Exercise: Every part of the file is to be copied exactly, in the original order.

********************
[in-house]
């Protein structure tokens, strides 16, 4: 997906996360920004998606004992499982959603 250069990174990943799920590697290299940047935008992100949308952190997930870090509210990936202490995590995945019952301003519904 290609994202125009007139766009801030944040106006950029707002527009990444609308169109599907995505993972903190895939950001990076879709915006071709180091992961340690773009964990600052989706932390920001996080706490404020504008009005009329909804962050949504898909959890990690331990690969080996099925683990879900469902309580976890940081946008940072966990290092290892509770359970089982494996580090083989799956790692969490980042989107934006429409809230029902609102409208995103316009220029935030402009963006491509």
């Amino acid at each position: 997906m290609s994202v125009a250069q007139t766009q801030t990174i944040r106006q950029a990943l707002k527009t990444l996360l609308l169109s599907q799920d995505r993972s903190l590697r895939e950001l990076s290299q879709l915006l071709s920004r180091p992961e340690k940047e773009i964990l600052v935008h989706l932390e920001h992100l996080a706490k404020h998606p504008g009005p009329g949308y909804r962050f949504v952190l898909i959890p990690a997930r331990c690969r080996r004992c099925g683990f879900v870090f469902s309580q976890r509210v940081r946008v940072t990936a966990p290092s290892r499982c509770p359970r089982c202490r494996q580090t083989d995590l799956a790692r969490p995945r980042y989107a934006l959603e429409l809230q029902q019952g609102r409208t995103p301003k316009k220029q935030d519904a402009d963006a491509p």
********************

[in-house]
């Protein structure tokens, strides 16, 4: 997906996360920004998606004992499982959603 250069990174990943799920590697290299940047935008992100949308952190997930870090509210990936202490995590995945019952301003519904 290609994202125009007139766009801030944040106006950029707002527009990444609308169109599907995505993972903190895939950001990076879709915006071709180091992961340690773009964990600052989706932390920001996080706490404020504008009005009329909804962050949504898909959890990690331990690969080996099925683990879900469902309580976890940081946008940072966990290092290892509770359970089982494996580090083989799956790692969490980042989107934006429409809230029902609102409208995103316009220029935030402009963006491509």
């Amino acid at each position: 997906m290609s994202v125009a250069q007139t766009q801030t990174i944040r106006q950029a990943l707002k527009t990444l996360l609308l169109s599907q799920d995505r993972s903190l590697r895939e950001l990076s290299q879709l915006l071709s920004r180091p992961e340690k940047e773009i964990l600052v935008h989706l932390e920001h992100l996080a706490k404020h998606p504008g009005p009329g949308y909804r962050f949504v952190l898909i959890p990690a997930r331990c690969r080996r004992c099925g683990f879900v870090f469902s309580q976890r509210v940081r946008v940072t990936a966990p290092s290892r499982c509770p359970r089982c202490r494996q580090t083989d995590l799956a790692r969490p995945r980042y989107a934006l959603e429409l809230q029902q019952g609102r409208t995103p301003k316009k220029q935030d519904a402009d963006a491509p």